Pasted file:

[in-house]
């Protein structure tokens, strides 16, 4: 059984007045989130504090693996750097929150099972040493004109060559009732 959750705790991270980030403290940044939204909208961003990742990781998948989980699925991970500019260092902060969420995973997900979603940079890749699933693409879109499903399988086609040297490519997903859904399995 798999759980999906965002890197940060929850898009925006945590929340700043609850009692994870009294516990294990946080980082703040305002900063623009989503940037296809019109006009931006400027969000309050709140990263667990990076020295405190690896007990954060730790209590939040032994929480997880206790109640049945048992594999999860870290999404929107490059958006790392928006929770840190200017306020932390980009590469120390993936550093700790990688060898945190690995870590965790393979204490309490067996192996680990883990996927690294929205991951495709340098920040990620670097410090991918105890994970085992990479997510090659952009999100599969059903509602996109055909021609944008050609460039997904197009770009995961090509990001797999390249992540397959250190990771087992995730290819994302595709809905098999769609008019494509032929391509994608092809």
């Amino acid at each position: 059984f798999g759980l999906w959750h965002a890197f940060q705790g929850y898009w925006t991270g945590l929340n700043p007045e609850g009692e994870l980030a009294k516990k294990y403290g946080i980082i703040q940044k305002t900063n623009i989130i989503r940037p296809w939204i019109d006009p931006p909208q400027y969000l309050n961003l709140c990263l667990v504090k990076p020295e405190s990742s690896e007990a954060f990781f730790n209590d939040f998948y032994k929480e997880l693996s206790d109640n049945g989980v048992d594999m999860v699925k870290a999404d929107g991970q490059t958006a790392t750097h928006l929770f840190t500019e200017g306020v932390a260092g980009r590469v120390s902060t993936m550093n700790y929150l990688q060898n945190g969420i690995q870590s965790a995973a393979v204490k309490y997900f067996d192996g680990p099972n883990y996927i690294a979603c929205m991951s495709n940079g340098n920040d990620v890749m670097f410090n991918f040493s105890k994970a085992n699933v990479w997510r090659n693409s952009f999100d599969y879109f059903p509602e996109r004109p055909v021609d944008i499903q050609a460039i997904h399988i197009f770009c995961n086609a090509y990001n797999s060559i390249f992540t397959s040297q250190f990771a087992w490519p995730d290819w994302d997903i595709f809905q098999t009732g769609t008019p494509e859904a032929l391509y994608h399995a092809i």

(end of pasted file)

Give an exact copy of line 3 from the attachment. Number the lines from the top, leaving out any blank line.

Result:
């Amino acid at each position: 059984f798999g759980l999906w959750h965002a890197f940060q705790g929850y898009w925006t991270g945590l929340n700043p007045e609850g009692e994870l980030a009294k516990k294990y403290g946080i980082i703040q940044k305002t900063n623009i989130i989503r940037p296809w939204i019109d006009p931006p909208q400027y969000l309050n961003l709140c990263l667990v504090k990076p020295e405190s990742s690896e007990a954060f990781f730790n209590d939040f998948y032994k929480e997880l693996s206790d109640n049945g989980v048992d594999m999860v699925k870290a999404d929107g991970q490059t958006a790392t750097h928006l929770f840190t500019e200017g306020v932390a260092g980009r590469v120390s902060t993936m550093n700790y929150l990688q060898n945190g969420i690995q870590s965790a995973a393979v204490k309490y997900f067996d192996g680990p099972n883990y996927i690294a979603c929205m991951s495709n940079g340098n920040d990620v890749m670097f410090n991918f040493s105890k994970a085992n699933v990479w997510r090659n693409s952009f999100d599969y879109f059903p509602e996109r004109p055909v021609d944008i499903q050609a460039i997904h399988i197009f770009c995961n086609a090509y990001n797999s060559i390249f992540t397959s040297q250190f990771a087992w490519p995730d290819w994302d997903i595709f809905q098999t009732g769609t008019p494509e859904a032929l391509y994608h399995a092809i």